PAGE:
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Tisziji Munoz

Spirit-taught, avant-garde jazz virtuoso and extreme guitarist, Tisziji Muñoz is best known for his uniquely original guitar sound and playing style, likened to that of a spiritual tornado. Born on July 15, 1946, his career has spanned over five decades and includes a vast repertoire of creative works and inspired compositions released by his independent label, Anami Music.

Tisziji has received unqualified praise from such artists and fellow collaborators as Rashied Ali, Pharoah Sanders, Elvin Jones, McCoy Tyner, Henry Kaiser and Ra Kalam Bob Moses.

Rashied Ali: “Tisziji’s music can go anywhere at any time. His open and free conception is what I’ve been working towards all my life. Tisziji Muñoz is a creative genius and he demonstrates that when we play. It is a way of life with him. He is of that different order of life, being humble, extraordinary and very spiritual.”

Tisziji’s profound interest in ‘jazz’ as a language and an innovative process was sparked in 1968 when he was introduced to the music of John Coltrane while enlisted in the US Army 440th General’s Band. Upon discharge from military service, Tisziji pursued his musical interests in Canada and took a lead role in the development of Toronto’s underground music scene, where he began a long-lasting, working relationship with pianist Paul Shaffer and performed as guitarist in the musicals Hair and Godspell.

Paul Shaffer: “I have played with all the great guitar players, from Eric Clapton to Van Halen to Santana to Jeff Beck, and nobody plays guitar the way Tisziji Muñoz does. He is very spiritual, and as a guitar player he swings wild.”

In the mid-70’s, Tisziji returned to New York City and began a dynamic collaborative relationship with master-of-sound saxophonist Pharoah Sanders in such renowned settings as the Village Vanguard, the Village Gate, Sweet Basil, Fat Tuesday’s, the Keystone and Lighthouse.

Pharoah Sanders: “He thinks and plays on a higher level. Tisziji plays with that spiritual quality that is about being Free. That is in his music, that unique Sound. If you want to know about Tisziji, you have to listen to his music.”

In the years that followed, Tisziji moved to upstate New York to fulfill his destiny as a composer, author, time master/astrologer and visionary, releasing an extensive body of unique projects featuring jazz greats Pharoah Sanders, Dave Liebman, Ravi Coltrane, Lam Sobo John Medeski, Ra Kalam Bob Moses, Marilyn Crispell, Paul Shaffer, Steve Kuhn, Bernie Senensky, Henry Kaiser, Don Pate, John Lockwood, Billy Hart, and the late greats Rashied Ali, Lew Soloff, John Hicks, Nick Brignola and Hilton Ruiz.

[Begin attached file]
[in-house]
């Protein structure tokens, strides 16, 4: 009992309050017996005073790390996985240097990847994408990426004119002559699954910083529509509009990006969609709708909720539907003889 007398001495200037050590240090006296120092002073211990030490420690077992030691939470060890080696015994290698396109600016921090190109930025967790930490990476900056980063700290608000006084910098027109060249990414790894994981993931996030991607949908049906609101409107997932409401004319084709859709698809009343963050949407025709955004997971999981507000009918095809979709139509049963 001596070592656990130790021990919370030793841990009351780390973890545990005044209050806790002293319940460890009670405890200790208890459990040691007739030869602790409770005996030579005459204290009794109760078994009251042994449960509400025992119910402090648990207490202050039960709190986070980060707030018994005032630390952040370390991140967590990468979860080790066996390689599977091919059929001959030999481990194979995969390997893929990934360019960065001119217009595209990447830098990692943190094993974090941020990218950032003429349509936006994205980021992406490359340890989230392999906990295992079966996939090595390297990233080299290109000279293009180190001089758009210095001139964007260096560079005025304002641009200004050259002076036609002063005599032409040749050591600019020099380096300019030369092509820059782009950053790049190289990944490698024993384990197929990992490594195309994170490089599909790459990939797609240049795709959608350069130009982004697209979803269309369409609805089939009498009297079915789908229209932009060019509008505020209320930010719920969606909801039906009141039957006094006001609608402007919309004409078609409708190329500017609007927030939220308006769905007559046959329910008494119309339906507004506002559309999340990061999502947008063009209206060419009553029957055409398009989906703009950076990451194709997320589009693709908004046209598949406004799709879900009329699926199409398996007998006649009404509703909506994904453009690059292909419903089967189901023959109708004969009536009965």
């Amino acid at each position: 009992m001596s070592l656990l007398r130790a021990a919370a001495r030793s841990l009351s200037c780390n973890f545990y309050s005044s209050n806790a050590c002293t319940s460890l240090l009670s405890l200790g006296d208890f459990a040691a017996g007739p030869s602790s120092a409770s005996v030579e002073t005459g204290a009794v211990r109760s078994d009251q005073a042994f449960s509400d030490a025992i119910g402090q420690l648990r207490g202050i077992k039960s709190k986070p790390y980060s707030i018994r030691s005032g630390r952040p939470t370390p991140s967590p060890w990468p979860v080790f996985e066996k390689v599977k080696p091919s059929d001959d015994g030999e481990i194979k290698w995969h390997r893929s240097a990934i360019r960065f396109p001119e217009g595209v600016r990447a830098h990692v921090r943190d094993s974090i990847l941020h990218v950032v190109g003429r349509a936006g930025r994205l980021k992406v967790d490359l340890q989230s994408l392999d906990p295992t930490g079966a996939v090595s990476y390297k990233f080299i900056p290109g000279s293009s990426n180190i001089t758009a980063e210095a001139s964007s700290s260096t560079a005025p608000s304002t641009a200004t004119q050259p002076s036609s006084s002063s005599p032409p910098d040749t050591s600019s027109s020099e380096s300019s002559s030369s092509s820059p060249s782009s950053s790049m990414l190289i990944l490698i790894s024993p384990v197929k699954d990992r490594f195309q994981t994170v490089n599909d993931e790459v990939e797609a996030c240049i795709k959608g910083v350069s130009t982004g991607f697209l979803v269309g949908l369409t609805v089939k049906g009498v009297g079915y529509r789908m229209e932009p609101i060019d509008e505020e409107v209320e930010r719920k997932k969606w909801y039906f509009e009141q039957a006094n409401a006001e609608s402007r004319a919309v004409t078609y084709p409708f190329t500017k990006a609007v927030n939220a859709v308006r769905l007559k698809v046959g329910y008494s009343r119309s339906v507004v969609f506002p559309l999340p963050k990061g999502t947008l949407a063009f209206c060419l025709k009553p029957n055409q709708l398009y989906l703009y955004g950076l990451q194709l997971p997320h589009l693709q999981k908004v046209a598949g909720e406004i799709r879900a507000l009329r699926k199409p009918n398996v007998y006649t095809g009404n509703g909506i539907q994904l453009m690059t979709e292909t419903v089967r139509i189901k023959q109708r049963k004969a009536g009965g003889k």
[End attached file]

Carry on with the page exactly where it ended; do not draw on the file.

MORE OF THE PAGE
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Album Review

Pharoah Sanders: Pharoah (Box Set)

Read "Pharoah (Box Set)" reviewed by Chris May

With the passing of Pharoah Sanders in September 2022, almost a year ago at the time of writing, and bearing in mind advances in sound-restoration technology, we can anticipate a stream of previously unissued Sanders recordings being released in the years ahead. If this outstanding 2-CD / 2-LP box set is anything to go by, bring it on. Disc One is a straight reissue of Sanders' oft pirated 1977 album Pharoah (India Navigation), albeit with much improved ...

Album Review

Tisziji Munoz: Alpha Nebula Expanded: The Monster Peace

Read "Alpha Nebula Expanded: The Monster Peace" reviewed by Dave Wayne

The visionary guitarist Tisziji Munoz was introduced to the listening public in the late 1970s as a sideman on a now impossibly rare Pharoah Sanders album (Pharoah, India Navigation, 1977). This was followed by his debut as a leader, Rendezvous With Now (India Navigation, 1978). After a decade-long gap in recording activity, Munoz began releasing albums on his own Anami Music label at a furious pace in the early 1990s. Since then, he's collaborated with a mind-boggling array of musical ...

Album Review

Tisziji Munoz: Divine Radiance

Read "Divine Radiance" reviewed by Hank Shteamer

Quick! Name a shredding electric guitarist heavily influenced by late-period John Coltrane... If you said Sonny Sharrock, you're probably not alone; Sharrock built a career out of translating the turbo-charged tenor saxophone sounds of Coltrane, Albert Ayler and other first-generation avant-garde players to the guitar. Few know, however, that Sharrock, who seems peerless, has company in this arena. When the sextet led by guitarist Tisziji Muñoz, and featuring Coltrane collaborators Pharoah Sanders (who also worked with Sharrock) ...

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